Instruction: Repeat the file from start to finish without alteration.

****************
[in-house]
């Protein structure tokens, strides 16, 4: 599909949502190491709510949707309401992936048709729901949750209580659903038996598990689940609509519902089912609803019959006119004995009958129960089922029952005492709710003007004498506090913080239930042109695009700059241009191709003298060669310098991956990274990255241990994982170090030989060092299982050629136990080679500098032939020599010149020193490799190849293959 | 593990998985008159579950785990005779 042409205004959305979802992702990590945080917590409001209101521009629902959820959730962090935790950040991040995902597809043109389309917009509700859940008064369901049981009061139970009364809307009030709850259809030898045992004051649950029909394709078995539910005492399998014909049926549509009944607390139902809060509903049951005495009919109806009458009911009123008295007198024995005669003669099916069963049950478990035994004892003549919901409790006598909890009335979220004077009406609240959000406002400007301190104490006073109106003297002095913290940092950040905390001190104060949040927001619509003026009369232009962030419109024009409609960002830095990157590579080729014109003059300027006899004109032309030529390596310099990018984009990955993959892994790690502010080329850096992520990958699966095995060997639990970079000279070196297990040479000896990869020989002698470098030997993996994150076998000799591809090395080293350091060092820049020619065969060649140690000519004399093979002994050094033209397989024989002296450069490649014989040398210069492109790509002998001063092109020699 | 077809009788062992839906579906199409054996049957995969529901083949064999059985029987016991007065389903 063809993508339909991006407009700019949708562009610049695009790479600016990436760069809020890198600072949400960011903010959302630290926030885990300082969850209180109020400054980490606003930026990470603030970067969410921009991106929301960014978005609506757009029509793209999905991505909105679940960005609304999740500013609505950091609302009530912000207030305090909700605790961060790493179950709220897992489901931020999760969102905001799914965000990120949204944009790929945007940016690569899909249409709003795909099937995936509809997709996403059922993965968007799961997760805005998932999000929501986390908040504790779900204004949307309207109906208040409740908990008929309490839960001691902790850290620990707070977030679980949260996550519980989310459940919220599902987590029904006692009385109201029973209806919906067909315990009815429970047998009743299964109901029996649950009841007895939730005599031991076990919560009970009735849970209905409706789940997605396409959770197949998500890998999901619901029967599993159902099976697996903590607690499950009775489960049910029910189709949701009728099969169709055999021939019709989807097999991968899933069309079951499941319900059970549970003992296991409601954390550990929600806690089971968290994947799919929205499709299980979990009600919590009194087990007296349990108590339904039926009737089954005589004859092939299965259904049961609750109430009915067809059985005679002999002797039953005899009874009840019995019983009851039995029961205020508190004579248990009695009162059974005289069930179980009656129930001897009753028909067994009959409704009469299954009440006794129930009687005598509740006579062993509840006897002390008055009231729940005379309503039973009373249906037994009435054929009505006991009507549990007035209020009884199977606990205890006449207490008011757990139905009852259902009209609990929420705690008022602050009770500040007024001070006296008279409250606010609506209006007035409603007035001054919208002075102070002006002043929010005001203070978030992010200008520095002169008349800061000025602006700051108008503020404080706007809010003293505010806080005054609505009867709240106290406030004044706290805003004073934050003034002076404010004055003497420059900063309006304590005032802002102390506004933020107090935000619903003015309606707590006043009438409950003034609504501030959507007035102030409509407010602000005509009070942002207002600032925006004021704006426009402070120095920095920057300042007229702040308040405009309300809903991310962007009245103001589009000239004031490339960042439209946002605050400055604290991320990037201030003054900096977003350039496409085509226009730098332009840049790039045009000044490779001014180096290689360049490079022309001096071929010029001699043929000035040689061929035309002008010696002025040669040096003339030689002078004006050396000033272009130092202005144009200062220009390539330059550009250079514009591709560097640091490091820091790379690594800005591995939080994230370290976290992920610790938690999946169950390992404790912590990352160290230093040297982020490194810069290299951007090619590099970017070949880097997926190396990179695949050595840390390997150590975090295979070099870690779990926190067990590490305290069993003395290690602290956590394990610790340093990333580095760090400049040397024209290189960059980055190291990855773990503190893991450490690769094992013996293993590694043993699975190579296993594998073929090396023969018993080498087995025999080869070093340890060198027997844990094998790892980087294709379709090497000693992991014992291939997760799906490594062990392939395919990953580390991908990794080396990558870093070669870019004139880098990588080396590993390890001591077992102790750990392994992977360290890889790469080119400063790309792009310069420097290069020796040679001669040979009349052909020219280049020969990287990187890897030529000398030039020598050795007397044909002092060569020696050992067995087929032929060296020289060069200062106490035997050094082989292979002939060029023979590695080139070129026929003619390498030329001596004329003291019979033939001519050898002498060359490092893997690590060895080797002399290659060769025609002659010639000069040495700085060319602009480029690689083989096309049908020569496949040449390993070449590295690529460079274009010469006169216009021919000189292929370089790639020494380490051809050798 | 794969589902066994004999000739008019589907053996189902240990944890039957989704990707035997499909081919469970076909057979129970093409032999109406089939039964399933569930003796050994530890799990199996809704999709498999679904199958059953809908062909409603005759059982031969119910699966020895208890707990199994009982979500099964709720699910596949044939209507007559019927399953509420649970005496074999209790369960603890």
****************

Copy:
[in-house]
């Protein structure tokens, strides 16, 4: 599909949502190491709510949707309401992936048709729901949750209580659903038996598990689940609509519902089912609803019959006119004995009958129960089922029952005492709710003007004498506090913080239930042109695009700059241009191709003298060669310098991956990274990255241990994982170090030989060092299982050629136990080679500098032939020599010149020193490799190849293959 | 593990998985008159579950785990005779 042409205004959305979802992702990590945080917590409001209101521009629902959820959730962090935790950040991040995902597809043109389309917009509700859940008064369901049981009061139970009364809307009030709850259809030898045992004051649950029909394709078995539910005492399998014909049926549509009944607390139902809060509903049951005495009919109806009458009911009123008295007198024995005669003669099916069963049950478990035994004892003549919901409790006598909890009335979220004077009406609240959000406002400007301190104490006073109106003297002095913290940092950040905390001190104060949040927001619509003026009369232009962030419109024009409609960002830095990157590579080729014109003059300027006899004109032309030529390596310099990018984009990955993959892994790690502010080329850096992520990958699966095995060997639990970079000279070196297990040479000896990869020989002698470098030997993996994150076998000799591809090395080293350091060092820049020619065969060649140690000519004399093979002994050094033209397989024989002296450069490649014989040398210069492109790509002998001063092109020699 | 077809009788062992839906579906199409054996049957995969529901083949064999059985029987016991007065389903 063809993508339909991006407009700019949708562009610049695009790479600016990436760069809020890198600072949400960011903010959302630290926030885990300082969850209180109020400054980490606003930026990470603030970067969410921009991106929301960014978005609506757009029509793209999905991505909105679940960005609304999740500013609505950091609302009530912000207030305090909700605790961060790493179950709220897992489901931020999760969102905001799914965000990120949204944009790929945007940016690569899909249409709003795909099937995936509809997709996403059922993965968007799961997760805005998932999000929501986390908040504790779900204004949307309207109906208040409740908990008929309490839960001691902790850290620990707070977030679980949260996550519980989310459940919220599902987590029904006692009385109201029973209806919906067909315990009815429970047998009743299964109901029996649950009841007895939730005599031991076990919560009970009735849970209905409706789940997605396409959770197949998500890998999901619901029967599993159902099976697996903590607690499950009775489960049910029910189709949701009728099969169709055999021939019709989807097999991968899933069309079951499941319900059970549970003992296991409601954390550990929600806690089971968290994947799919929205499709299980979990009600919590009194087990007296349990108590339904039926009737089954005589004859092939299965259904049961609750109430009915067809059985005679002999002797039953005899009874009840019995019983009851039995029961205020508190004579248990009695009162059974005289069930179980009656129930001897009753028909067994009959409704009469299954009440006794129930009687005598509740006579062993509840006897002390008055009231729940005379309503039973009373249906037994009435054929009505006991009507549990007035209020009884199977606990205890006449207490008011757990139905009852259902009209609990929420705690008022602050009770500040007024001070006296008279409250606010609506209006007035409603007035001054919208002075102070002006002043929010005001203070978030992010200008520095002169008349800061000025602006700051108008503020404080706007809010003293505010806080005054609505009867709240106290406030004044706290805003004073934050003034002076404010004055003497420059900063309006304590005032802002102390506004933020107090935000619903003015309606707590006043009438409950003034609504501030959507007035102030409509407010602000005509009070942002207002600032925006004021704006426009402070120095920095920057300042007229702040308040405009309300809903991310962007009245103001589009000239004031490339960042439209946002605050400055604290991320990037201030003054900096977003350039496409085509226009730098332009840049790039045009000044490779001014180096290689360049490079022309001096071929010029001699043929000035040689061929035309002008010696002025040669040096003339030689002078004006050396000033272009130092202005144009200062220009390539330059550009250079514009591709560097640091490091820091790379690594800005591995939080994230370290976290992920610790938690999946169950390992404790912590990352160290230093040297982020490194810069290299951007090619590099970017070949880097997926190396990179695949050595840390390997150590975090295979070099870690779990926190067990590490305290069993003395290690602290956590394990610790340093990333580095760090400049040397024209290189960059980055190291990855773990503190893991450490690769094992013996293993590694043993699975190579296993594998073929090396023969018993080498087995025999080869070093340890060198027997844990094998790892980087294709379709090497000693992991014992291939997760799906490594062990392939395919990953580390991908990794080396990558870093070669870019004139880098990588080396590993390890001591077992102790750990392994992977360290890889790469080119400063790309792009310069420097290069020796040679001669040979009349052909020219280049020969990287990187890897030529000398030039020598050795007397044909002092060569020696050992067995087929032929060296020289060069200062106490035997050094082989292979002939060029023979590695080139070129026929003619390498030329001596004329003291019979033939001519050898002498060359490092893997690590060895080797002399290659060769025609002659010639000069040495700085060319602009480029690689083989096309049908020569496949040449390993070449590295690529460079274009010469006169216009021919000189292929370089790639020494380490051809050798 | 794969589902066994004999000739008019589907053996189902240990944890039957989704990707035997499909081919469970076909057979129970093409032999109406089939039964399933569930003796050994530890799990199996809704999709498999679904199958059953809908062909409603005759059982031969119910699966020895208890707990199994009982979500099964709720699910596949044939209507007559019927399953509420649970005496074999209790369960603890």